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Walter Dean Myers was a prolific author of young adult literature who won numerous awards for his craft. The Harlem native was born August 12, 1937 in Martinsburg, W. Va.

After the passing of his mother, Myers was raised by the first wife of his biological father and her husband, and was raised in New York. Myers lived a troubled childhood and was a poor student due to a speech impediment, using his fists over his words to settle disputes. However, a teacher encouraged his writing ability and told him to focus on the talent despite the other failings of his life.

After a stint in the Army, the high school dropout began writing for men’s magazines at night while working construction and odd jobs during the day. The hard work began to pay off when in 1969, Myers won a “Writers Digest” contest that centered Black youth in the story and his career took off. With an initial focus on young children, Myers then began crafting tales for young adults, using his own life experiences and his travels as inspiration.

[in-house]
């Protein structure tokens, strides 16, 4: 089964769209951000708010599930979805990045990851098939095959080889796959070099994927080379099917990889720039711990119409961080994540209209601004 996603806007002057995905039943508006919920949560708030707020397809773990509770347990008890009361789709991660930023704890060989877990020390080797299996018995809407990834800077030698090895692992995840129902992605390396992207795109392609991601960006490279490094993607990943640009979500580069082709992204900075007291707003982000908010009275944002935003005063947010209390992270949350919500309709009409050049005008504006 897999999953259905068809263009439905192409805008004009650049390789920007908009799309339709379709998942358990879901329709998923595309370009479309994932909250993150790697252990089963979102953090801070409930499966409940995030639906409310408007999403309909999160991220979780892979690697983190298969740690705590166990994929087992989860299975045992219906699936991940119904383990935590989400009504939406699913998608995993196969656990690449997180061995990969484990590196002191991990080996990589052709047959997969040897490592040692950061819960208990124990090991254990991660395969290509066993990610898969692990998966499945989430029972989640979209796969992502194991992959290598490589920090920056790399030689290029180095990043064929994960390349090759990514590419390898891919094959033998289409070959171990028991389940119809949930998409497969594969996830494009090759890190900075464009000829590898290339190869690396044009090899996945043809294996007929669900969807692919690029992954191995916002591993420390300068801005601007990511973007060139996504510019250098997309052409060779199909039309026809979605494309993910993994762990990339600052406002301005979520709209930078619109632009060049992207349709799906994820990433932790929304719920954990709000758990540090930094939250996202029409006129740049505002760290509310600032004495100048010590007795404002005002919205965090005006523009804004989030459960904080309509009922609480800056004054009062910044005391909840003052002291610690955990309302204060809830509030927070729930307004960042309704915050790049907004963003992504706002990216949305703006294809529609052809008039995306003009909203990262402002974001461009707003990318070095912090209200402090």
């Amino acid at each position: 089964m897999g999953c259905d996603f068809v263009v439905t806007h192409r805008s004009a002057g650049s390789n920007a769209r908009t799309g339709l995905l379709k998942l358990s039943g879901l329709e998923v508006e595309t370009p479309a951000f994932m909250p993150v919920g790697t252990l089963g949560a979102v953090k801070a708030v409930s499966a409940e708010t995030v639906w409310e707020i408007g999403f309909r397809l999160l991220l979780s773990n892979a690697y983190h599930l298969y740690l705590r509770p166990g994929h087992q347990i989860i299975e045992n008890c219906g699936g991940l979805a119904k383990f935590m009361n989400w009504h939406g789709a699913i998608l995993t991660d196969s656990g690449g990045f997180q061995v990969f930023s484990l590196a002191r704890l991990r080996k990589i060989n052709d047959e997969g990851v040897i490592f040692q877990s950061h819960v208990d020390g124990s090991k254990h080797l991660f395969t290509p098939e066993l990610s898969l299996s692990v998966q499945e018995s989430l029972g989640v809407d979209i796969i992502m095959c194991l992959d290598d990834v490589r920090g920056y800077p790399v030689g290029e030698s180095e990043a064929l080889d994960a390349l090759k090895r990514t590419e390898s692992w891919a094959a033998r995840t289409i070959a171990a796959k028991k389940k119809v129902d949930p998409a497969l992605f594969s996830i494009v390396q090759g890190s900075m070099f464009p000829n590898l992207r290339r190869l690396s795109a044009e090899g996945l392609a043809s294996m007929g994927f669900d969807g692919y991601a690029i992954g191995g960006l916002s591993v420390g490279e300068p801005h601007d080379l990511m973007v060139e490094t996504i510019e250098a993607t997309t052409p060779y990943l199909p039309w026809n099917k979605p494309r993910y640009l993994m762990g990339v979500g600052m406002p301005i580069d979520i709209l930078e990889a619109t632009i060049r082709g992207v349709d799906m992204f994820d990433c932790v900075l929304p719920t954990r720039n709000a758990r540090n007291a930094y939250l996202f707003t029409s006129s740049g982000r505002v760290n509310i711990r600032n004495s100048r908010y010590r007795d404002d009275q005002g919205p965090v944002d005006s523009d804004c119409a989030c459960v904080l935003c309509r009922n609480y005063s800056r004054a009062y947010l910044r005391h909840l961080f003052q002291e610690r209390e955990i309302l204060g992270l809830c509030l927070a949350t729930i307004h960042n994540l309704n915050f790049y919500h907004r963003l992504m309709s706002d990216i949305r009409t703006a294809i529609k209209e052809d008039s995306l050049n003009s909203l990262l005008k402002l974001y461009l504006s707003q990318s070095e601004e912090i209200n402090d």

Myers eventually published over 100 books of all sorts, including non-fiction, picture books, and short stories among them. He won the Coretta Scott King Award, given by the American Library Association five times. Myers also won the Margaret Edwards Award from the ALA as well for his work in teen fiction and literature.

Using his platform, Myers called for more diversity in young adult literature, pushing to see more Black voices and characters. A grant from the We Need Diverse Books organization is named after Myers due to this desire.

Myers passed in 2014.